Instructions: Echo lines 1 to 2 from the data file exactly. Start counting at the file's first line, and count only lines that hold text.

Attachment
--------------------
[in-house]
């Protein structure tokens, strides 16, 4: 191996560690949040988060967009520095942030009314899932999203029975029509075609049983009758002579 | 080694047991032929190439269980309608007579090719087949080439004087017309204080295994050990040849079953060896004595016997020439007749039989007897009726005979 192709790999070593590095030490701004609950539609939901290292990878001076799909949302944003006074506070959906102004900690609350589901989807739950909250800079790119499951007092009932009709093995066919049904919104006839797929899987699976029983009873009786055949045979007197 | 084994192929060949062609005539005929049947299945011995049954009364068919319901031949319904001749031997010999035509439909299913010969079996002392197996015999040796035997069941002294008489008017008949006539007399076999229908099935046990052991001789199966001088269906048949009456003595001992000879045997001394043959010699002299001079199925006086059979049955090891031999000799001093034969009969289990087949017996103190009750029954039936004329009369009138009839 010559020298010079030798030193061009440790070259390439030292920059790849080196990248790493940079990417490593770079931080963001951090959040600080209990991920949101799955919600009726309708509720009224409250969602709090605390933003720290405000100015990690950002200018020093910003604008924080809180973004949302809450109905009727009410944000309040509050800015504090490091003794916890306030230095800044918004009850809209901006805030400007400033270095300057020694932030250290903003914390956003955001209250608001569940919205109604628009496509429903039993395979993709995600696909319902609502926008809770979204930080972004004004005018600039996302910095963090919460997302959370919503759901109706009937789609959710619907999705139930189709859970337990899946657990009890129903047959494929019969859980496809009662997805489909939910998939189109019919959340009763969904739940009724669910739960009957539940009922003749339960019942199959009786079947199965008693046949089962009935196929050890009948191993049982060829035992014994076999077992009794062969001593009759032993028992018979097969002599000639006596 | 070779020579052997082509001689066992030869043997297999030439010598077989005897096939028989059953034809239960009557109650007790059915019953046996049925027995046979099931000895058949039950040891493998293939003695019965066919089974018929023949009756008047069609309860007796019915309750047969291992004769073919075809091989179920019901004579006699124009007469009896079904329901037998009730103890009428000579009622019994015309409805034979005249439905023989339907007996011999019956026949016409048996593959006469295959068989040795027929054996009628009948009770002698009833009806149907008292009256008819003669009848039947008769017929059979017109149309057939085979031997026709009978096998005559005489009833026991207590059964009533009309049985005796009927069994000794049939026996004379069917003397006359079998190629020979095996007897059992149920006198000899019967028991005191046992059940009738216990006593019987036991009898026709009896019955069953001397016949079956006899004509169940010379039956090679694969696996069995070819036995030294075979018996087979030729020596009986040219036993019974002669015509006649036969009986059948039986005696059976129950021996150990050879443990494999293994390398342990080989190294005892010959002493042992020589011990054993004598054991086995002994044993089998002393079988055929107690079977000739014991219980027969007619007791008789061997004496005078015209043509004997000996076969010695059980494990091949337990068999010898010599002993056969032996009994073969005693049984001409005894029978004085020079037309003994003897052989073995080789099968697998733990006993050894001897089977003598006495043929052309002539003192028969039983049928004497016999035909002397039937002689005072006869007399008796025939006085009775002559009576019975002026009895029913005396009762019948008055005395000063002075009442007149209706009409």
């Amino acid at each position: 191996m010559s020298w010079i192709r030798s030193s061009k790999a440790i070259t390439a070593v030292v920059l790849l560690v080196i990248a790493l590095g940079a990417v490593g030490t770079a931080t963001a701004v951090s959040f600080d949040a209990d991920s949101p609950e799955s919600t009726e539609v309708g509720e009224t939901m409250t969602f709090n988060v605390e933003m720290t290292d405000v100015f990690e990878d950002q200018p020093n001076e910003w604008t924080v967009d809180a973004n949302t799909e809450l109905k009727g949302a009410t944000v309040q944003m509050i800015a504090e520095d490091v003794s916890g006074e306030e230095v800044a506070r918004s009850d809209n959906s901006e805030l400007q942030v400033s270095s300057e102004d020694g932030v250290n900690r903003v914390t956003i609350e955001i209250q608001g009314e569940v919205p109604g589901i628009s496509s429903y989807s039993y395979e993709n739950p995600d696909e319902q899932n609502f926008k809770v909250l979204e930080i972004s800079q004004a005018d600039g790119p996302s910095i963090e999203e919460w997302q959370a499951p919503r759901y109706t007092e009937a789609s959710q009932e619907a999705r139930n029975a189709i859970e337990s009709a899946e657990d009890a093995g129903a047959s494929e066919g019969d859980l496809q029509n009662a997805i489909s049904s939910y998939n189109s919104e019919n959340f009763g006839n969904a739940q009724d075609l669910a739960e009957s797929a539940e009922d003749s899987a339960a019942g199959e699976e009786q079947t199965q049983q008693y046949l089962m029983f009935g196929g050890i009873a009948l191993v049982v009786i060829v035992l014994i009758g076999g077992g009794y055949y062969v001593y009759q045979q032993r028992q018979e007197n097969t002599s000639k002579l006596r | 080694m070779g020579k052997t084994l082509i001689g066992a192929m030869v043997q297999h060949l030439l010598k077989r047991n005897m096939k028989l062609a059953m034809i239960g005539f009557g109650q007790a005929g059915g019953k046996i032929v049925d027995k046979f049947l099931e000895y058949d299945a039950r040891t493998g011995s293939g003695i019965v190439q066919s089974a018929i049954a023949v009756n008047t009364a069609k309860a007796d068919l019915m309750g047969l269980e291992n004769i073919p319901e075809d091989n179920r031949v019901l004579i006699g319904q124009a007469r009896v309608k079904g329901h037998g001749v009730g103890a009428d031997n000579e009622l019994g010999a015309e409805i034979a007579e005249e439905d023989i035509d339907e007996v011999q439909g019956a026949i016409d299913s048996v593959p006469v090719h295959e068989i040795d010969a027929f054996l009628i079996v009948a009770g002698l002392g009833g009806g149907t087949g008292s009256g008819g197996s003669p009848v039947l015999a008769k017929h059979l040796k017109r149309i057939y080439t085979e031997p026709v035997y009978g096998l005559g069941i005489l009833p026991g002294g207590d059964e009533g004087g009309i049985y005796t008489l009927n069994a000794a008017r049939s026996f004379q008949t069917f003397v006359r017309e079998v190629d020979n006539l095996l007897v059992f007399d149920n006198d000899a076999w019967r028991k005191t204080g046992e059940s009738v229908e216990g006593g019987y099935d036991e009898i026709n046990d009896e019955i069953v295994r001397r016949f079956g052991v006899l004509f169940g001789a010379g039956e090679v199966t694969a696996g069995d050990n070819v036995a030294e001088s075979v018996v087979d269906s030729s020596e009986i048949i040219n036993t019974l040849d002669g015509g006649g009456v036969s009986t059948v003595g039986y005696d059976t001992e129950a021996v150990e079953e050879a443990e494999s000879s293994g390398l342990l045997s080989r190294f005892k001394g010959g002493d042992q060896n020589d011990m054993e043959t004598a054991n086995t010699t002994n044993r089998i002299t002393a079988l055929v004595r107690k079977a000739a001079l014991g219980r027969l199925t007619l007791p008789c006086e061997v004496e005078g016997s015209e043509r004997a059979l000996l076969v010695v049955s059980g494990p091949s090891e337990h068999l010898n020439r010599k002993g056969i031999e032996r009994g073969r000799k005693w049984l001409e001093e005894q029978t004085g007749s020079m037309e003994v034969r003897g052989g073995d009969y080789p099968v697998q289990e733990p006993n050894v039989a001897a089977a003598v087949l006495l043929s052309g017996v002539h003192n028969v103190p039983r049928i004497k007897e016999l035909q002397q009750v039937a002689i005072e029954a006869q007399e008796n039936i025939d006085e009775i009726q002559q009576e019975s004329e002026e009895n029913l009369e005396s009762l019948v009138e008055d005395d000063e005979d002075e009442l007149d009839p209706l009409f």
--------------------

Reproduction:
[in-house]
């Protein structure tokens, strides 16, 4: 191996560690949040988060967009520095942030009314899932999203029975029509075609049983009758002579 | 080694047991032929190439269980309608007579090719087949080439004087017309204080295994050990040849079953060896004595016997020439007749039989007897009726005979 192709790999070593590095030490701004609950539609939901290292990878001076799909949302944003006074506070959906102004900690609350589901989807739950909250800079790119499951007092009932009709093995066919049904919104006839797929899987699976029983009873009786055949045979007197 | 084994192929060949062609005539005929049947299945011995049954009364068919319901031949319904001749031997010999035509439909299913010969079996002392197996015999040796035997069941002294008489008017008949006539007399076999229908099935046990052991001789199966001088269906048949009456003595001992000879045997001394043959010699002299001079199925006086059979049955090891031999000799001093034969009969289990087949017996103190009750029954039936004329009369009138009839 010559020298010079030798030193061009440790070259390439030292920059790849080196990248790493940079990417490593770079931080963001951090959040600080209990991920949101799955919600009726309708509720009224409250969602709090605390933003720290405000100015990690950002200018020093910003604008924080809180973004949302809450109905009727009410944000309040509050800015504090490091003794916890306030230095800044918004009850809209901006805030400007400033270095300057020694932030250290903003914390956003955001209250608001569940919205109604628009496509429903039993395979993709995600696909319902609502926008809770979204930080972004004004005018600039996302910095963090919460997302959370919503759901109706009937789609959710619907999705139930189709859970337990899946657990009890129903047959494929019969859980496809009662997805489909939910998939189109019919959340009763969904739940009724669910739960009957539940009922003749339960019942199959009786079947199965008693046949089962009935196929050890009948191993049982060829035992014994076999077992009794062969001593009759032993028992018979097969002599000639006596 | 070779020579052997082509001689066992030869043997297999030439010598077989005897096939028989059953034809239960009557109650007790059915019953046996049925027995046979099931000895058949039950040891493998293939003695019965066919089974018929023949009756008047069609309860007796019915309750047969291992004769073919075809091989179920019901004579006699124009007469009896079904329901037998009730103890009428000579009622019994015309409805034979005249439905023989339907007996011999019956026949016409048996593959006469295959068989040795027929054996009628009948009770002698009833009806149907008292009256008819003669009848039947008769017929059979017109149309057939085979031997026709009978096998005559005489009833026991207590059964009533009309049985005796009927069994000794049939026996004379069917003397006359079998190629020979095996007897059992149920006198000899019967028991005191046992059940009738216990006593019987036991009898026709009896019955069953001397016949079956006899004509169940010379039956090679694969696996069995070819036995030294075979018996087979030729020596009986040219036993019974002669015509006649036969009986059948039986005696059976129950021996150990050879443990494999293994390398342990080989190294005892010959002493042992020589011990054993004598054991086995002994044993089998002393079988055929107690079977000739014991219980027969007619007791008789061997004496005078015209043509004997000996076969010695059980494990091949337990068999010898010599002993056969032996009994073969005693049984001409005894029978004085020079037309003994003897052989073995080789099968697998733990006993050894001897089977003598006495043929052309002539003192028969039983049928004497016999035909002397039937002689005072006869007399008796025939006085009775002559009576019975002026009895029913005396009762019948008055005395000063002075009442007149209706009409």